D.C. City Council chairman and mayoral candidate Linda Cropp focused on black women’s progress in politics while speaking to her sorority members Friday at the Marvin Center.
Cropp, a member of the Delta Sigma Theta sorority, attracted a crowd of about 30 people to the Marvin Center Amphitheatre. Most of the attendees were members of GW’s Mu Beta Chapter of Delta Sigma Theta, a sorority that has traditionally been made up of black women.
“As Deltas, we have been involved in politics for a long time,” Cropp said. She discussed specifically how the Deltas were involved in a women’s suffrage march in the District in 1913, the year of Delta Sigma Theta’s founding.
“We were marching not only as women but as African Americans, and since then our sisterhood as grown from 22 to over 200,000,” she said.
Cropp listed some important members of the sorority to emphasize her point. Shirley Chisolm, the first black woman to be elected to Congress, as well as the first to run for president on a major ticket, and Barbra Jordan, the first black woman to preside over a state senate, were among those mentioned.
“The shoulders upon which you stand are big shoulders,” she said. “When you’re confronted with pressure, learn from it.”
In keeping with the theme of black involvement in politics, Cropp noted the tremendous transformations that have occurred over the last 50 years.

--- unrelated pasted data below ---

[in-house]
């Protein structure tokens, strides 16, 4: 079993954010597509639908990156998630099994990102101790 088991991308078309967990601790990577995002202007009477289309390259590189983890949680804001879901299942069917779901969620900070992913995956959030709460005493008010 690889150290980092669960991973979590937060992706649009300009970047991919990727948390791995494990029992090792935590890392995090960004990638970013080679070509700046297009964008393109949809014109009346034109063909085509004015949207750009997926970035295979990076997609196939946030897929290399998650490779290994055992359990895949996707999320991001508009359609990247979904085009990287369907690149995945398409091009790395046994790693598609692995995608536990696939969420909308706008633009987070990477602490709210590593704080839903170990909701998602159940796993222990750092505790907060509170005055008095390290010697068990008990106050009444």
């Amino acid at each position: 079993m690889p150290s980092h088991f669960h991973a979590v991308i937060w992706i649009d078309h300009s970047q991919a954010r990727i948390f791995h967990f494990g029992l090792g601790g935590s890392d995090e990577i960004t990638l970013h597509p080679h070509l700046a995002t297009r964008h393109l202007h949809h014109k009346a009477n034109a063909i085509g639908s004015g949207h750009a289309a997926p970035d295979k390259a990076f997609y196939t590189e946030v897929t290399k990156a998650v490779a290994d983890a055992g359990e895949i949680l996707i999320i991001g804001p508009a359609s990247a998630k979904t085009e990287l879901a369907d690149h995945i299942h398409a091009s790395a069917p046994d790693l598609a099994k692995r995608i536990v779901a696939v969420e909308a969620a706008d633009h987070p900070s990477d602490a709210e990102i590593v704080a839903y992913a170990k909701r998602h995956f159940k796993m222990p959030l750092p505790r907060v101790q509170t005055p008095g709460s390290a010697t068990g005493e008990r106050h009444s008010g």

“Colossal changes have catapulted blacks from the back of the bus into the driver’s seats,” she said. “We’ve watched our political muscle in Congress swell from two blacks in 1951 to 41 today.”
Cropp said that in the next 20 years, blacks will account for about 20 percent of the population, making political awareness important.
Cropp characterized politics as a series of negotiations eventually reaching a compromise, pointing out that politics occurs in all organizations, not just government. Cropp also said one’s longevity in government is typically determined by one’s effectiveness.
“Politics is a part of everyday life, as soon as two people enter a room, politics start,” she said.
Cropp added that networking is how sorority members can call on each other in the future to get things done.
Senior Jennifer Gore, the sorority’s second vice president, said reaching Cropp was easier than anticipated because a member of the sorority was taking a class with Cropp’s husband, public policy professor Dwight Cropp.